This is a great game for what concerns what should be the quintessential property of it: the actual gaming experience.

Then there's other things I like about roguelikes such as the minimalistic graphic interface, turn based tactics, etc - but the random and freedom components I have discussed above are what I really love the most and unfortunately I have yet to find in a non-roguelike game as of 2017.

Any thoughts?
« Last Edit: December 09, 2017, 05:23:51 AM by Skeletor »
What I enjoy the most in roguelikes: Anti-Farming and Mac Givering my way out. Kind of what I also enjoy in life.


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I don't mind level restrictions for equipment under the condition that either equipment follows some sort of material progression (ie: Iron -> Steel -> Mithril -> Adamant -> Godlikemetalatite), or the character can equip the weapon, but sucks at using them (like Dark Souls, where you can barely swing the weapon, or where you get only a minor attack buff, because you are too ill-skilled, weak, or ill-knowledgeable to wield this material correctly). Hell, if done right, even a crafting system is not a bad choice for handling equipment progression, so long as the necessary materials are qualitatively hard to obtain (requires you to take down a boss), and not quantitatively hard to gather (does not force you kill 100 trash mobs). If I recall, Monster Hunter uses this crafting progression system quite effectively.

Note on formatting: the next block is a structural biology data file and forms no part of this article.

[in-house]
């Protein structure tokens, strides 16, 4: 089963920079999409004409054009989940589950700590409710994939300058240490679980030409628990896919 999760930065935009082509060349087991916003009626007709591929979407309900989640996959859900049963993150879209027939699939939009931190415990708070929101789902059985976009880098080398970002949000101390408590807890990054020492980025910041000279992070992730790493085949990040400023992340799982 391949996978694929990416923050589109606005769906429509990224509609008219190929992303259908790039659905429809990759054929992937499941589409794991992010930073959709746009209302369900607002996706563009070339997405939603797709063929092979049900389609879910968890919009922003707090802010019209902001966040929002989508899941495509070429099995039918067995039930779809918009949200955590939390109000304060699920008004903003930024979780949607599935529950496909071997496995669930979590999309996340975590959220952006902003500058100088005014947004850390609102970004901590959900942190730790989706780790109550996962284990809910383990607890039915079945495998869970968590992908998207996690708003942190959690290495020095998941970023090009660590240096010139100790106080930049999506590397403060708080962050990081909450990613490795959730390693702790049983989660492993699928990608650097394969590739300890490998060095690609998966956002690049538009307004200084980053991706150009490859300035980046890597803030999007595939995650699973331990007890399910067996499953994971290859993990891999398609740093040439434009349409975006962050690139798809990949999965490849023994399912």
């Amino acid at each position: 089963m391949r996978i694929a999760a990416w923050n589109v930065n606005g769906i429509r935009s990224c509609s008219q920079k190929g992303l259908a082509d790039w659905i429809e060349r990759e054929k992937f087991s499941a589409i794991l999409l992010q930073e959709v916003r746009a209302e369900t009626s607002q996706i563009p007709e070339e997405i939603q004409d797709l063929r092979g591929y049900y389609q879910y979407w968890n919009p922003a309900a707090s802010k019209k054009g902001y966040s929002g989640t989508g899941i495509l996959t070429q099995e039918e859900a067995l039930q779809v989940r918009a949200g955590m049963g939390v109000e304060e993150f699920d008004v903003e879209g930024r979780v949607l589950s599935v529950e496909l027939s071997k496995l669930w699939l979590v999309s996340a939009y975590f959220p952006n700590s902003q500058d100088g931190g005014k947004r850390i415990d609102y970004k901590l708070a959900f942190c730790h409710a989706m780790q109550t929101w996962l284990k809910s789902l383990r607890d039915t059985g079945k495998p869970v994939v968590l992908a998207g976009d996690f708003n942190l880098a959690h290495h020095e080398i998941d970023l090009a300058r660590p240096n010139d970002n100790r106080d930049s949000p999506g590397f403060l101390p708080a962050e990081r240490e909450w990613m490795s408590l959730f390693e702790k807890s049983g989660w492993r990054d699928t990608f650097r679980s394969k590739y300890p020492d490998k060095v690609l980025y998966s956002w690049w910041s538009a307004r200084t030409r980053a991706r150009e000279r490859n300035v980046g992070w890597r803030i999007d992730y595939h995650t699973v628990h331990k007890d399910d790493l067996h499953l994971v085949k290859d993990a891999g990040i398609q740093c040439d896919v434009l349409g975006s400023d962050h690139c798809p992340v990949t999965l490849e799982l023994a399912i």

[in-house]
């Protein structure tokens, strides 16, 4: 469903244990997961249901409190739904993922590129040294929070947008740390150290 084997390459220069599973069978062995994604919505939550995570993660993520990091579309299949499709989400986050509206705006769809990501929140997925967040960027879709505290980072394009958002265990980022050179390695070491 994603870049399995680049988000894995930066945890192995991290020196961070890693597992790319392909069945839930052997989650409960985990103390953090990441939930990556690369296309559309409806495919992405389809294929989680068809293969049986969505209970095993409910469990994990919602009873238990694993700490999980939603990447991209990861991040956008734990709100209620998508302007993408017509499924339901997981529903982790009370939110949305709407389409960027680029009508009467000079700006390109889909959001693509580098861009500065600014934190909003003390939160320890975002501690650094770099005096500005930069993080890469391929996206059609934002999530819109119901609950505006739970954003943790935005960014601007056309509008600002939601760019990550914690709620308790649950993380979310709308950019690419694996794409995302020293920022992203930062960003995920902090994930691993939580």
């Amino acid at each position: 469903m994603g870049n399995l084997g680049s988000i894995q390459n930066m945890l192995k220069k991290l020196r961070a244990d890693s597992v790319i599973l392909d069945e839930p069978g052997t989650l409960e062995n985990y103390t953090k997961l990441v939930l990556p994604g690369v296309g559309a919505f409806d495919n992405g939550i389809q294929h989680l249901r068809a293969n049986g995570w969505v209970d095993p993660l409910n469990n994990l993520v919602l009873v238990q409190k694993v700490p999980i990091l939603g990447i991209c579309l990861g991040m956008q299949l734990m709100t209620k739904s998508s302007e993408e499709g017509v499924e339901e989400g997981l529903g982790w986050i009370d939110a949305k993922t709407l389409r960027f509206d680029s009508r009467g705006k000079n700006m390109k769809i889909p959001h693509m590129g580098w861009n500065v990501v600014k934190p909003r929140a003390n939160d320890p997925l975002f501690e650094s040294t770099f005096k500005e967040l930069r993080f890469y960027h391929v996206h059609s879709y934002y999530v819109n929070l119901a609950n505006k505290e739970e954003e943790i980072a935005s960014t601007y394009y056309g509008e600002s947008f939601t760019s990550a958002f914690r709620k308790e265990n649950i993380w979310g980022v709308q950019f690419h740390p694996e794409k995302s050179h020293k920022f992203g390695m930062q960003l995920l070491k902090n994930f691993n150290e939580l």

The problem with The Witcher 3 is that it takes none of these paths. You either get a butt-load of randomly enchanted loot (after playing hours of Diablo, Torchlight, Borderlands, Dying Light, and even TOME, I sure know I'm sick of such systems), or you grind for a whole bunch of random materials, gold, and diagrams to craft the Witcher sets, which are the best gear in the game, and which make that random loot even less appealing.

The problem with RPGs giving characters super good gear early on is that it kills progression, and would probably make the game tedious. After all, while it is certainly fun to smash through hordes of enemies, at some point, you'll get bored, and will want some kind of challenge to keep you entertained. It also feels good to watch your character go from near-nudity (or perhaps full nudity) to well-equipped (I'm really into the whole rags-to-riches thing), as you get a visual representation of your progression.